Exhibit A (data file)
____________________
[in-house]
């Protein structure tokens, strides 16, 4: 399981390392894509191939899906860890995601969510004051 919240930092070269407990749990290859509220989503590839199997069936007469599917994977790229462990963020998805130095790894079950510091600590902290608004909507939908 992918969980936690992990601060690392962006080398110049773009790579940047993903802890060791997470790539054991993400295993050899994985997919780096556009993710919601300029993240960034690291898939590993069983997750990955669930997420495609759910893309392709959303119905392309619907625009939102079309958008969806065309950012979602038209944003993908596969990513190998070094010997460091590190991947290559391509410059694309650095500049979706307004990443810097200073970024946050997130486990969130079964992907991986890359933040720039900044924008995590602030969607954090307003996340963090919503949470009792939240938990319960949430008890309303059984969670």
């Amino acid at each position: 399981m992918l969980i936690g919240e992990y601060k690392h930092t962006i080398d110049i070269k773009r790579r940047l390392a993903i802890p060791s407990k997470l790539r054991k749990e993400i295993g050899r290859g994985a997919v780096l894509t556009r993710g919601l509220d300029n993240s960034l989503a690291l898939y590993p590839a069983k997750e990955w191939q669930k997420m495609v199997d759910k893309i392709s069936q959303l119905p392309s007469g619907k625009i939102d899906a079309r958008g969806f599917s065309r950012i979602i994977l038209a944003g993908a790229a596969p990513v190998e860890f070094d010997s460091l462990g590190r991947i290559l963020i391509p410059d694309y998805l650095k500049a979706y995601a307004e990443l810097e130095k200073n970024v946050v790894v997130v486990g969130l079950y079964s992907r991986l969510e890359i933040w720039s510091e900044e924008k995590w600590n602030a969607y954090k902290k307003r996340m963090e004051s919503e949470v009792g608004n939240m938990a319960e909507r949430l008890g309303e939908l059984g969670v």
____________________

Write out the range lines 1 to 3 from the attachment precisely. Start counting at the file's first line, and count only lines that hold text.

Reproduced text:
[in-house]
């Protein structure tokens, strides 16, 4: 399981390392894509191939899906860890995601969510004051 919240930092070269407990749990290859509220989503590839199997069936007469599917994977790229462990963020998805130095790894079950510091600590902290608004909507939908 992918969980936690992990601060690392962006080398110049773009790579940047993903802890060791997470790539054991993400295993050899994985997919780096556009993710919601300029993240960034690291898939590993069983997750990955669930997420495609759910893309392709959303119905392309619907625009939102079309958008969806065309950012979602038209944003993908596969990513190998070094010997460091590190991947290559391509410059694309650095500049979706307004990443810097200073970024946050997130486990969130079964992907991986890359933040720039900044924008995590602030969607954090307003996340963090919503949470009792939240938990319960949430008890309303059984969670």
């Amino acid at each position: 399981m992918l969980i936690g919240e992990y601060k690392h930092t962006i080398d110049i070269k773009r790579r940047l390392a993903i802890p060791s407990k997470l790539r054991k749990e993400i295993g050899r290859g994985a997919v780096l894509t556009r993710g919601l509220d300029n993240s960034l989503a690291l898939y590993p590839a069983k997750e990955w191939q669930k997420m495609v199997d759910k893309i392709s069936q959303l119905p392309s007469g619907k625009i939102d899906a079309r958008g969806f599917s065309r950012i979602i994977l038209a944003g993908a790229a596969p990513v190998e860890f070094d010997s460091l462990g590190r991947i290559l963020i391509p410059d694309y998805l650095k500049a979706y995601a307004e990443l810097e130095k200073n970024v946050v790894v997130v486990g969130l079950y079964s992907r991986l969510e890359i933040w720039s510091e900044e924008k995590w600590n602030a969607y954090k902290k307003r996340m963090e004051s919503e949470v009792g608004n939240m938990a319960e909507r949430l008890g309303e939908l059984g969670v």